An Austin man named Kyle Prall is currently in federal court, facing over a dozen charges that range from mail and wire fraud to money laundering. Officials allege he stole over $500,000 by soliciting campaign donations; he created web sites and literature supposedly promoting Bernie Sanders, Hillary Clinton and Donald Trump, among others, and then pocketed the proceeds. The allegation may sound outrageous, but the case is not the first of its kind, by any means.
Ann Ravel is the former chair of the Federal Election Commission, a lecturer at the University of California, Berkeley Law School and director of digital deception at at the nonprofit campaign finance disclosure group MapLight.
Prall allegedly deceived political donors by creating a scam PAC, or political action committee. Ravel says such PACs claims to be raising money for a specific political purpose but don’t use the donated funds for that purpose.
“The law says, specifically, that people who give campaign contributions are giving those in trust to those individuals who are asking for that money,” Ravel says. “But the Federal Election Commission, for some various reasons, was never able to actually feel that that was within their purview to shut those down.”
Ravel says scammers often prey on older people, using inflammatory statements designed to elicit an emotional and financial response. Ravel says scammers either pocket all of the donated funds or direct what they collect to administrative expenses, rather than to the candidates they claim to represent.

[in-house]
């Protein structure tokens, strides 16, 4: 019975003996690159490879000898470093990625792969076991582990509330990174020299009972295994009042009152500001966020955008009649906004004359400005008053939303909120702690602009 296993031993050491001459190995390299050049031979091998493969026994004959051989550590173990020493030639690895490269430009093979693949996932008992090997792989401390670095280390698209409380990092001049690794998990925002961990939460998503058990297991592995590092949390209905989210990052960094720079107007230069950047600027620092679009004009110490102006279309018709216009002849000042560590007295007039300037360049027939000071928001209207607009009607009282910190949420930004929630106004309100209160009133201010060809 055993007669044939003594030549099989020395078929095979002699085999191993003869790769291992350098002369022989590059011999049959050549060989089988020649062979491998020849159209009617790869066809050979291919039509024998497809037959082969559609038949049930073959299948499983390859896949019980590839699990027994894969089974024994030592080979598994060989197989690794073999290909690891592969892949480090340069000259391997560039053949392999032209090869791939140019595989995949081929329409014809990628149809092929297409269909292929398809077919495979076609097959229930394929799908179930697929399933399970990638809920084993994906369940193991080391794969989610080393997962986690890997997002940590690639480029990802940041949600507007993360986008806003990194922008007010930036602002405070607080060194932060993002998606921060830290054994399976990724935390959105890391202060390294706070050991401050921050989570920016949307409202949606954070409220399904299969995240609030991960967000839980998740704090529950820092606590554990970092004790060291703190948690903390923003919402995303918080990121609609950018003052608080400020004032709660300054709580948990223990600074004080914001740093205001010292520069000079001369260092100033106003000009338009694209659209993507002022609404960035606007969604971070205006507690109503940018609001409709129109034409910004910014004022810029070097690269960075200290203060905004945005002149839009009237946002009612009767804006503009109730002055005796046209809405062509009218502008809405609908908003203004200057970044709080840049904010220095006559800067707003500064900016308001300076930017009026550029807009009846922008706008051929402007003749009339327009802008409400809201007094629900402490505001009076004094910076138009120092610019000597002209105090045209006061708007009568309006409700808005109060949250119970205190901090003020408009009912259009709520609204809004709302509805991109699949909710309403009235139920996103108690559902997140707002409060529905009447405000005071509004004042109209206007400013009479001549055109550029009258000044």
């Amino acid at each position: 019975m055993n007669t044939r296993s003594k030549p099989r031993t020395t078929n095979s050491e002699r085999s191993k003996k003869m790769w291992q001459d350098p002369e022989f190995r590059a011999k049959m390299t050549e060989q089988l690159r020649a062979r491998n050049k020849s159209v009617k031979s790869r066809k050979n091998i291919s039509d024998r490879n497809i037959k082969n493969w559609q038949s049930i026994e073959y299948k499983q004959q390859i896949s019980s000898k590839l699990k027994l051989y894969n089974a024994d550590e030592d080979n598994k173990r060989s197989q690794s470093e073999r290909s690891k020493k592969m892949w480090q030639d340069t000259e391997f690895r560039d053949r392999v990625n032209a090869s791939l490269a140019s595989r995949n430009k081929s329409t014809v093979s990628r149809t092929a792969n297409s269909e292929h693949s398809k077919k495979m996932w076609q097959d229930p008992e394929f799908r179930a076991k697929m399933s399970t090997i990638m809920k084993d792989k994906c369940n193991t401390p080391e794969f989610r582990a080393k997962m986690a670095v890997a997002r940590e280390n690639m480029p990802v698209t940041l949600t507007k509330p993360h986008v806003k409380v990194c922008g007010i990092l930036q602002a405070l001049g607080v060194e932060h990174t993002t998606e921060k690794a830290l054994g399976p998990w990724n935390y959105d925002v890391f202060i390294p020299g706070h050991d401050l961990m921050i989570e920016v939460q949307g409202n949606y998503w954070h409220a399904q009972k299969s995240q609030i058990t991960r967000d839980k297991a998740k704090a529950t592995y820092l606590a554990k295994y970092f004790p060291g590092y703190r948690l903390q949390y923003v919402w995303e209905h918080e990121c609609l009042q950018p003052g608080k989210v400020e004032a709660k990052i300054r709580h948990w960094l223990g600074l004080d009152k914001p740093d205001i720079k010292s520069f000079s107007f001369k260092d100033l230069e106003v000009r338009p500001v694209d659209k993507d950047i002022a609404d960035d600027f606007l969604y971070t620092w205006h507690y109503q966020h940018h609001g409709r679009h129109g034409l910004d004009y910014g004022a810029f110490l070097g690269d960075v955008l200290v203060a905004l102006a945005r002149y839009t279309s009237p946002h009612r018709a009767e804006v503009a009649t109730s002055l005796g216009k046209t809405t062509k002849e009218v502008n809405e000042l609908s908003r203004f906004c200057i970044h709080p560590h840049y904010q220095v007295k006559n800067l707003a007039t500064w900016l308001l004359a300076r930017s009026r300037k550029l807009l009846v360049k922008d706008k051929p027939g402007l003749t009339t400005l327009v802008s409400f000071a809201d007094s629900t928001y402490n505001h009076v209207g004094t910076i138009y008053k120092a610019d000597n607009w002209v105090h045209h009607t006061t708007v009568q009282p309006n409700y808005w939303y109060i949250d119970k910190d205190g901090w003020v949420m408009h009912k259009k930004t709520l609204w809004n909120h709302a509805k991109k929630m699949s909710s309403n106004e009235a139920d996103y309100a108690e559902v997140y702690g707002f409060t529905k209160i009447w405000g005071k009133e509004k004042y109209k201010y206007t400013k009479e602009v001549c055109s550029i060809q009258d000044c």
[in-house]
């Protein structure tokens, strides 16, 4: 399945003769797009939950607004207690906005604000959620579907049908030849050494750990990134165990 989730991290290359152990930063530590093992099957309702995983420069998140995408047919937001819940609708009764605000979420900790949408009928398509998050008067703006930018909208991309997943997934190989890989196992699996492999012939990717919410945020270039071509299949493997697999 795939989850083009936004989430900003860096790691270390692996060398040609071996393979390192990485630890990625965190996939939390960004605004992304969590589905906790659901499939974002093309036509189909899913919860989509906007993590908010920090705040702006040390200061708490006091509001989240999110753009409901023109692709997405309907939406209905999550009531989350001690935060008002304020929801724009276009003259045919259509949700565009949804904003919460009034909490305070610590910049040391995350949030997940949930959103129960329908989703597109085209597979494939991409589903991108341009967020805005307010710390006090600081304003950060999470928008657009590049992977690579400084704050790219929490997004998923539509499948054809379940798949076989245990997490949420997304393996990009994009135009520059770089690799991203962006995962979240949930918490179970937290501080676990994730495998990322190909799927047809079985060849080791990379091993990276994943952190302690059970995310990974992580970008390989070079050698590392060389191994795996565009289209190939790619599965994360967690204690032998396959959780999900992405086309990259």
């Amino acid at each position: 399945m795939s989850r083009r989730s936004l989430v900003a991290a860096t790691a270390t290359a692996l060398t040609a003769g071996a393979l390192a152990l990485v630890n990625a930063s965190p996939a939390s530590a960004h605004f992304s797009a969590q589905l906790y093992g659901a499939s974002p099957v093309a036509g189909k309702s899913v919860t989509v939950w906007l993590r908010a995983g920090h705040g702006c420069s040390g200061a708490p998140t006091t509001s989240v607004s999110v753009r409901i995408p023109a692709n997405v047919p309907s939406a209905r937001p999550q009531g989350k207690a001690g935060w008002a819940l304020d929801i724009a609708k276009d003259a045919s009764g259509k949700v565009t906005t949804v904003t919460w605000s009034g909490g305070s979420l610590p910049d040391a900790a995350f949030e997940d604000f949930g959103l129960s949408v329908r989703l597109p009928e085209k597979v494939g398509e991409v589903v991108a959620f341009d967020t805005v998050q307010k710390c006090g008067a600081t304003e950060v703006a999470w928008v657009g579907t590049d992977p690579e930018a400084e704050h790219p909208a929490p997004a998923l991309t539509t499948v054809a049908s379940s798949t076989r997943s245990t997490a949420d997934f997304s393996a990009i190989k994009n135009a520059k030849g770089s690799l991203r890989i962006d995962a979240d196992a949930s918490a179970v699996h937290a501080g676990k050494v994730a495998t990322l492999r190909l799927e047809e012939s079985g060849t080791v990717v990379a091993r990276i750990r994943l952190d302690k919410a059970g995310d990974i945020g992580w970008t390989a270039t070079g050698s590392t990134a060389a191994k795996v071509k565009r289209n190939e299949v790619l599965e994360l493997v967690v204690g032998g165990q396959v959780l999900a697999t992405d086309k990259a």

Ravel says the Prall case is extreme. Some PACs are less malicious, at least in terms of the intentions of those who manage them.
“People should always be wary when there is a request for money that is done in what is a particularly aggressive or inflammatory way, to appeal to your emotions,” she says.
Ravel suggests contacting the campaign the PAC says it’s raising money for, and verify a connection exists. Ravel says that in some cases, campaigns know that PACs are raising and spending money to support their candidate, even if the PAC isn’t affiliated with the campaign.
“If it’s true that they never actually did an ad, and they’re raking in all this money, the candidates will know that as well,” Ravel says.
Written by Shelly Brisbin.